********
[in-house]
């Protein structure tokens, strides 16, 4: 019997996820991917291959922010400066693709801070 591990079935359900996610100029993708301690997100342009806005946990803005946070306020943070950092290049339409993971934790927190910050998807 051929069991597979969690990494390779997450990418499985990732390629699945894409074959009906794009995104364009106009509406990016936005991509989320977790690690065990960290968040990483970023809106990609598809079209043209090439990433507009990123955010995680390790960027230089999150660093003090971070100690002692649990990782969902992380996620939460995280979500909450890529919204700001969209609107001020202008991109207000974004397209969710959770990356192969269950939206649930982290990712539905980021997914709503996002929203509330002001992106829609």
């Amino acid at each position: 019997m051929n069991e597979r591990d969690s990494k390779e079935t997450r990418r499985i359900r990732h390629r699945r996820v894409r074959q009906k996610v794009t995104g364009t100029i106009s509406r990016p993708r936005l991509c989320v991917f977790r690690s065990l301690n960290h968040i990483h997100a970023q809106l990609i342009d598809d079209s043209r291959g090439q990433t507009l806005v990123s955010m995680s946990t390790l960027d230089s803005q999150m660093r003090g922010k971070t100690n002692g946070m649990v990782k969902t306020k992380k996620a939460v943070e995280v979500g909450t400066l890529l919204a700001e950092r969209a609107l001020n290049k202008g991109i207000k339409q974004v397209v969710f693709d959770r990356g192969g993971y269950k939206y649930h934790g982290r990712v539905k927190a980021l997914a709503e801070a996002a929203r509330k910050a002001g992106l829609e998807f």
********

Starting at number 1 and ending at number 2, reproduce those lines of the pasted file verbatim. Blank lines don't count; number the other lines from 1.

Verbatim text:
[in-house]
């Protein structure tokens, strides 16, 4: 019997996820991917291959922010400066693709801070 591990079935359900996610100029993708301690997100342009806005946990803005946070306020943070950092290049339409993971934790927190910050998807 051929069991597979969690990494390779997450990418499985990732390629699945894409074959009906794009995104364009106009509406990016936005991509989320977790690690065990960290968040990483970023809106990609598809079209043209090439990433507009990123955010995680390790960027230089999150660093003090971070100690002692649990990782969902992380996620939460995280979500909450890529919204700001969209609107001020202008991109207000974004397209969710959770990356192969269950939206649930982290990712539905980021997914709503996002929203509330002001992106829609």